Secondary Logo

Journal Logo

Institutional members access full text with Ovid®

Translating the Evidence-Based NICU COPE Program for Parents of Premature Infants Into Clinical Practice: Impact on Nurses' Evidence-Based Practice and Lessons Learned

Melnyk, Bernadette Mazurek PhD, RN, CPNP/PMHNP, FNAP, FAAN; Bullock, Tracey MS; McGrath, Jacqueline PhD, RN, FNAP, FAAN; Jacobson, Diana PhD, RN, CPNP-BC; Kelly, Stephanie PhD, RN, FNP-BC; Baba, Lisa MS, RN

The Journal of Perinatal & Neonatal Nursing: January-March 2010 - Volume 24 - Issue 1 - p 74–80
doi: 10.1097/JPN.0b013e3181ce314b
Feature Articles

Background and Purpose Many interventions that have been supported as efficacious through research never make it to clinical practice to improve care and patient outcomes. Therefore, the purposes of this dissemination-implementation study were to determine (a) the impact of translating the evidence-based Creating Opportunities for Personal Empowerment (COPE) program for parents of premature infants into clinical practice on nurses' EBP (evidence-based practice) beliefs and implementation; (b) the best strategy for disseminating COPE into the neonatal intensive care unit (NICU), including evaluating the use of a COPE EBP mentor; and (c) barriers and facilitators to successful implementation of the COPE program.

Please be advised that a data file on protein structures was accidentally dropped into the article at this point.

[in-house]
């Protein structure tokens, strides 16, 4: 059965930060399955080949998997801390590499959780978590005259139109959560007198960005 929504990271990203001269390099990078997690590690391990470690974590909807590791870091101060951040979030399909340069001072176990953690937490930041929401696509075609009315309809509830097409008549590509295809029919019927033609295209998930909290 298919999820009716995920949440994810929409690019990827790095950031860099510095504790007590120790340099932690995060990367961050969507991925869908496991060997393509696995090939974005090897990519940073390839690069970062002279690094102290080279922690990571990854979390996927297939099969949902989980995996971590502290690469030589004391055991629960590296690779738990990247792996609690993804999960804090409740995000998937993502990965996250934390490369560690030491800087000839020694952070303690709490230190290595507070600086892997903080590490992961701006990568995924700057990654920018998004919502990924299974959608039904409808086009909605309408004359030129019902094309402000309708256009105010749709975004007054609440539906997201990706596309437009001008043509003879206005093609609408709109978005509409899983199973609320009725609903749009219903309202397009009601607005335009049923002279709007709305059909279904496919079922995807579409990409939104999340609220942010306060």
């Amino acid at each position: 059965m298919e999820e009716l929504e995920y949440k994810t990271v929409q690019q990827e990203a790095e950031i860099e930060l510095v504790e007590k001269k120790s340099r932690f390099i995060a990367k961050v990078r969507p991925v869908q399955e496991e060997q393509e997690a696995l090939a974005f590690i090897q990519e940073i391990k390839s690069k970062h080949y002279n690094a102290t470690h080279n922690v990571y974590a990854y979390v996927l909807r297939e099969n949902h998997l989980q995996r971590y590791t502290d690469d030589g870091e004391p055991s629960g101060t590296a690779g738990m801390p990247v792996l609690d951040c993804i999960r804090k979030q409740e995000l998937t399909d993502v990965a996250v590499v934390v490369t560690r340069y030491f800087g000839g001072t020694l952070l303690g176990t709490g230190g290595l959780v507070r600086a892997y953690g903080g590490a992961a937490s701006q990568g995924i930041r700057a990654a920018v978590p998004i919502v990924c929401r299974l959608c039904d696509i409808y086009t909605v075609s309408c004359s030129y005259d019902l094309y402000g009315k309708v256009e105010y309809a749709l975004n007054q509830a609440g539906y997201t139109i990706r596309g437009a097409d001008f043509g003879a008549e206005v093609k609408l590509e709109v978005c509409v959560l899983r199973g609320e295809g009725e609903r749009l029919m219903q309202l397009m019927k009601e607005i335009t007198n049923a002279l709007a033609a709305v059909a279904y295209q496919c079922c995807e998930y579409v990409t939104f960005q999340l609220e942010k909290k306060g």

Subjects and Methods The subjects for this study were 81 (45%) out of 180 nurses from a 55-bed NICU of a large children's hospital located in the Southwest region of the United States. The nurses completed the EBP beliefs and EBP implementation scales at baseline and 6 months after a full-day workshop on COPE and EBP and introduction of the COPE program into the unit. Evaluations from the nurses assisted in the identification of barriers and facilitators that fostered implementation of COPE in the NICU.

Findings and Conclusions Nurses in the 2 pods in which COPE was being implemented reported higher EBP beliefs and greater EBP implementation than did nurses in the non-COPE pods. The EBP mentor was instrumental in routine delivery of COPE to the parents. Strategies to accelerate the translation of efficacious interventions into clinical practice and to create cultures to support evidence-based care in healthcare systems are urgently needed.

Arizona State University College of Nursing & Healthcare Innovation (Drs Melynk, Jacobson, and Kelly), Phoenix Children's Hospital (Ms Bullock), and Phoenix College (Ms Baba), Phoenix, Arizona; and Virginia Commonwealth University, Richmond (Dr McGrath).

Corresponding Author: Diana Jacobson, PhD, RN, CPNP-BC, Arizona State University College of Nursing & Health Innovation, 500 N 3rd St, Phoenix, AZ 85004 (

This study was funded by a Phoenix Children's Hospital Competitive Grant Award. For more information about the COPE program, please contact at or visit

Submitted for publication: February 17, 2009

Accepted for publication: December 05, 2009

© 2010 Lippincott Williams & Wilkins, Inc.